Marfan Syndrome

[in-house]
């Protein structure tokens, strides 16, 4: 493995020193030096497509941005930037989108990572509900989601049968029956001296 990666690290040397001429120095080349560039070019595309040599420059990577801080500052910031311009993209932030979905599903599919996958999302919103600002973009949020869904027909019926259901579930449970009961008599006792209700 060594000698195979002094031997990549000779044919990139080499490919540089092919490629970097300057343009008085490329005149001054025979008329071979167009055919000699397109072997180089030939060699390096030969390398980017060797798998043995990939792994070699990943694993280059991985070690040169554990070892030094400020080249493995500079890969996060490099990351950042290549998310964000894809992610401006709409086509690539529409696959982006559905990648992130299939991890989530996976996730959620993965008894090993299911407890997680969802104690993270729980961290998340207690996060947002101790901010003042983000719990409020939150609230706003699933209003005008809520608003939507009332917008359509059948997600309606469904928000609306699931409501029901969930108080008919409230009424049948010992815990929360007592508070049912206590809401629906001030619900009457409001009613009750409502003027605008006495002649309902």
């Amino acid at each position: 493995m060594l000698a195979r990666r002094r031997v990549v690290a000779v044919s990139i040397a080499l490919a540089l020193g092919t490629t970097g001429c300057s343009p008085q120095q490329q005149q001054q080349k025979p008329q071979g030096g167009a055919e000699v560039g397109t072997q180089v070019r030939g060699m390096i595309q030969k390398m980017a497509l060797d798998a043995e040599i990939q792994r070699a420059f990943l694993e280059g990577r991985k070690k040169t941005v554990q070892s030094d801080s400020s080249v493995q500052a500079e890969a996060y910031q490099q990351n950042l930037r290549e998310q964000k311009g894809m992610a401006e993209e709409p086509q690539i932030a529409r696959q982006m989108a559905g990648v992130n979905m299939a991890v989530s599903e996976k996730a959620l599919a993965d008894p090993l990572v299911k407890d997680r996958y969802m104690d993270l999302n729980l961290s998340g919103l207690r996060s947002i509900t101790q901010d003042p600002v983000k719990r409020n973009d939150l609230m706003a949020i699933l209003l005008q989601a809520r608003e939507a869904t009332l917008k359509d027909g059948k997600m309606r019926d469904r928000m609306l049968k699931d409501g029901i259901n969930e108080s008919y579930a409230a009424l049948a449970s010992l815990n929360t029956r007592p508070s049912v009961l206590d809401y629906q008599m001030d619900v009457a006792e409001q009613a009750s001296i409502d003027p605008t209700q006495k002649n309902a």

Marfan syndrome is a disorder affecting connective tissue in the body. Connective tissue is made up of proteins and not only does it help the body in its growth and development, but it holds all the body's cells, organs, and tissue together. Marfan syndrome can affect different parts of the body, but the main disorders are found in the heart and eyes, the bones and joints and blood vessels.   Marfan Syndrome is a genetic disorder as 3 out of 4 people inherit the mutated gene from a parent. The other 1 out of the four develops on its own as a spontaneous mutation. There are features specific to Marfan syndrome that can be seen in newborn babies, but others won't develop signs until they are older. Those with this condition are usually tall and thin and have very long arms and fingers, legs and toes. A protruding or inverse breastbone is common as well as a curved spine and flat feet. The severity of Marfan syndrome can cause a variety of complications in the skeleton, eyes, and heart. There are many tests to undergo before proper diagnosis, and it is better to diagnose at an early age if you suspect your child has some of the symptoms.


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